Let me tell you about mobile broadband.
When you hear the same thing long enough, you stop hearing it. It simply becomes white noise. You might hear a car alarm go off for a few minutes but then your brain stops processing it, even though the noise is still there. That’s sort of how work is at times. One of our focuses is to sell broadband. Reason being, we get a very high return on the product. So, even if someone comes in asking about a screen protector for their phone, part of our job is to somehow work broadbands into the conversation. The customer easily realizes they’re getting a sales pitch and sometimes leave without even purchasing what they came in to get.
Anyway, back to the car alarm analogy. Our priority, ever day, every month, is to sell broadbands. We are reminded, constantly, how important they are to the company and to our success (and to our bonus). Broadbands. Broadbands. Broadbands. Sell broadbands. Did you talk to that person about broadbands? Is that person aware that we sell broadbands? How does that person use the internet? If it’s not via a mobile broadband, tell them how much better it is than what they’re using now. How many broadbands have you sold this month?
It has come to the point where we stop listening to the higher-ups the moment broadbands are mentioned. Yes, we understand broadbands put money in our pockets but can’t we focus on something else for a while? Apparently, no. At the beginning of this month, a new promotion started, one that has been labeled a HIGH priority… selling broadbands. There really is no special promotion currently running, though we’re supposed to tell people there is so that they get excited about it. Broadbands. Broadbands. Broadbands. Sell broadbands. Car alarm. Car alarm. Eeeeeeeeeeeeeeeeeep. And the result is that we stop hearing we’re supposed to sell broadbands, we stop mentioning broadbands, and the whole product is something that gets tuned out. Sorry but you can’t make something a top priority every day of every week of every month. It loses its importance. And of course, at this point, you’re selling a product instead of learning about the customer and finding out what will fit their needs. I’m sure you know how well that goes over with a customer.
Last thing. I’ve been told that I’m doing the customer a disservice every time I do not talk to them about broadbands. Really? A disservice?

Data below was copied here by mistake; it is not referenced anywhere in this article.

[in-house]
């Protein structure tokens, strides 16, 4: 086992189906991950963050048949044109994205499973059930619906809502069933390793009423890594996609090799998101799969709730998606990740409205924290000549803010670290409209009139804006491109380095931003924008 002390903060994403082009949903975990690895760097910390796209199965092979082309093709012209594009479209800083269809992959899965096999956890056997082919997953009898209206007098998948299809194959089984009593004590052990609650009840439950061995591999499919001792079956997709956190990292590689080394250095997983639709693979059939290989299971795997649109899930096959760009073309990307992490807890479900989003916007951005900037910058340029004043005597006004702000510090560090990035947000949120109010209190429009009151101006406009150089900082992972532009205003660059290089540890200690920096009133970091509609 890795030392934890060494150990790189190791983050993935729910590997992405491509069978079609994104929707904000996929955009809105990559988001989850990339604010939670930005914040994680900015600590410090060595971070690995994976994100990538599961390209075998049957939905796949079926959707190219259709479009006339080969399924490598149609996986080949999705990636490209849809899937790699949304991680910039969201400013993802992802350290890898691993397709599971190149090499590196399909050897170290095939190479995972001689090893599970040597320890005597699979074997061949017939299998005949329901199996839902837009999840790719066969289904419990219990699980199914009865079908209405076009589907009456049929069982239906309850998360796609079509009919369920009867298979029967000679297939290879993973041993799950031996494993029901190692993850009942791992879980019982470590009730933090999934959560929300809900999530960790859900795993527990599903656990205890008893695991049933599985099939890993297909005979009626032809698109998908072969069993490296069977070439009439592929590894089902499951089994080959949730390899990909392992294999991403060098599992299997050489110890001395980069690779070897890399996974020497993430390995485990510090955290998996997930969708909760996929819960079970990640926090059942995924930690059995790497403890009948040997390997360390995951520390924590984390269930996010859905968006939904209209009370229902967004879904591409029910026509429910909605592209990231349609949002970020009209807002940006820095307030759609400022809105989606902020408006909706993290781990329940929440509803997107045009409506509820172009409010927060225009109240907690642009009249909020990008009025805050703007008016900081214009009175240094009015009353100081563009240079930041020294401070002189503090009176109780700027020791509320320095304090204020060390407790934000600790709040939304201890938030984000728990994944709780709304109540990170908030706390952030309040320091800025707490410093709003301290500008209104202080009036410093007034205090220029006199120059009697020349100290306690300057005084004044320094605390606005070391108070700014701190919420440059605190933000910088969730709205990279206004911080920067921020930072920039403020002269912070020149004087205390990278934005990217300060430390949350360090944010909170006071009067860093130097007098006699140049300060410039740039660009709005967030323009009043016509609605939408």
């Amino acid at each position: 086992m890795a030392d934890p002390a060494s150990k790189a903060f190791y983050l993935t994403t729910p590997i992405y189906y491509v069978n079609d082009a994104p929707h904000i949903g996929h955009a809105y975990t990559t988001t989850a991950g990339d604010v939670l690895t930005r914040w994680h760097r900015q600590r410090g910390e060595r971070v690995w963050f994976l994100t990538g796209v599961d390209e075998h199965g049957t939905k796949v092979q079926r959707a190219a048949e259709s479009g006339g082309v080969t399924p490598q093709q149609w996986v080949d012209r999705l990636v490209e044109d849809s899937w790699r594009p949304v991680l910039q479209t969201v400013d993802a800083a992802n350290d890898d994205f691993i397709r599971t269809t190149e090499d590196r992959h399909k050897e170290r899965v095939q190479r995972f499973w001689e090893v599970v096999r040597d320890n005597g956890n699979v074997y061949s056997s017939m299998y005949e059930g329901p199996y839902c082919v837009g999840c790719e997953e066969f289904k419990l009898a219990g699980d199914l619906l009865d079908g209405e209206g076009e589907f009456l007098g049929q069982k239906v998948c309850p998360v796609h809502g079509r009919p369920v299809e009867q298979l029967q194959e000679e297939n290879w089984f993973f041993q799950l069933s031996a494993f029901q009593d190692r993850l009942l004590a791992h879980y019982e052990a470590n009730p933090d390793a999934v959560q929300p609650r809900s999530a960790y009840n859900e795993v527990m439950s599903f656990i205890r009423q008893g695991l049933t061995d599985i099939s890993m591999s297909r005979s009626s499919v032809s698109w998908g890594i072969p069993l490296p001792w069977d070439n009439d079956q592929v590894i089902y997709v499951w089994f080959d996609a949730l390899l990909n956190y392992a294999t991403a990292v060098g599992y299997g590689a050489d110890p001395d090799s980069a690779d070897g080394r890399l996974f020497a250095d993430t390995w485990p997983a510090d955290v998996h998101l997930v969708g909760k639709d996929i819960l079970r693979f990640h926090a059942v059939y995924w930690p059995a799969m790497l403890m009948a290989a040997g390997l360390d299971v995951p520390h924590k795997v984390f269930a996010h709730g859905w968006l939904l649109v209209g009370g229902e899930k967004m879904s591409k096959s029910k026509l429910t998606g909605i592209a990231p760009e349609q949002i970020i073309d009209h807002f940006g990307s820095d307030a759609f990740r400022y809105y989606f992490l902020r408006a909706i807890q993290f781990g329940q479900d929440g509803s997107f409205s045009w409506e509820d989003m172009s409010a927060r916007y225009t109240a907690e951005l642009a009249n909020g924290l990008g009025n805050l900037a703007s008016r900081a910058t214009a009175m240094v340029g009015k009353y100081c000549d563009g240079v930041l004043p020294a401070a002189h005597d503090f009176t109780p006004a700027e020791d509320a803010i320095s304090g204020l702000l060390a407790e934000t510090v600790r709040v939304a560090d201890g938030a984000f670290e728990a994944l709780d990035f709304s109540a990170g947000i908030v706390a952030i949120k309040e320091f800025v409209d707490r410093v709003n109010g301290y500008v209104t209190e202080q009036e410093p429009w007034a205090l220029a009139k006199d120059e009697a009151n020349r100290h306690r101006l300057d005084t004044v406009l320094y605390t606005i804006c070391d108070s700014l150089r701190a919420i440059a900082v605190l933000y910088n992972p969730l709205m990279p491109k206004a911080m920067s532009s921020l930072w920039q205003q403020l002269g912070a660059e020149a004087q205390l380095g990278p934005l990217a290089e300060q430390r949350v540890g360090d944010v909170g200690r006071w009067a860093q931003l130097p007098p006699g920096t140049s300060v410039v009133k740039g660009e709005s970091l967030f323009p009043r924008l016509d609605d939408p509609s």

Our unhelpful district manager
Our district manager recently paid a visit to us. This person is as robotic as they come and as much as a “yes man” as you can be. My interaction with them consisted of them drilling me on certain measurements. What is the store’s shrink at for the month? Where are you at for BTP for the month? How many post-paid, non-iphone upgrades have you activated in Beast for the quarter? Where is the store at for notional margin so far?
Look, district manager, I don’t get paid a whopping nine dollars an hour to have all these numbers memorized. You want me to sell phones? Leave me alone so I can do my job. If you want to ask me a meaningful question, just let me know. What would I consider a meaningful question? How about, “In your opinion, what could help improve the store’s success?” Or, “Is there anything I, or your immediate manager, can do to improve work conditions?” Or even, “Is there anything keeping the store, or you personally, from achieving goals?” Answering questions like those might lead to something positive. Knowing what our shrink is at for the month is not particularly helpful.
ps. Our shrink is currently at .41%.
4G? Definitely! Not.
Guy comes in to upgrade his phone, says he wants a dollar phone and chooses the Nexus S. He asks if it’s LTE and I say no but that it might be HSPA+. I said I’d check with the manager to be sure. Manager says the phone is EOL and to push the phone, and to tell the guy that the Nexus S is 4G. I do as I’m told. When the customer leaves I do some research online and it took me a quick minute to learn that the phone is 3G only.
The apparent lesson to be learned today? Tell the customer what they want to hear to make the sale. Also, push phones that are end of life.
Wait, aren’t we non-commission and objective? Hmm. And who comes out with the short stick on this one? Yeah..
50 big box stores are closing and 100 mobile stores are opening in their place. Okay, that could be a good thing; reorganization in the face of a changing market. What’s that? The CEO is stepping down? Okay, it happens. Again, change can be a good thing. Huh? He was removed because he was allegedly taking money from the company and using it on his mistress who also works for Best Buy? Awesome! Way to set the example. Hey Dunn, thanks for reinforcing what many already believe.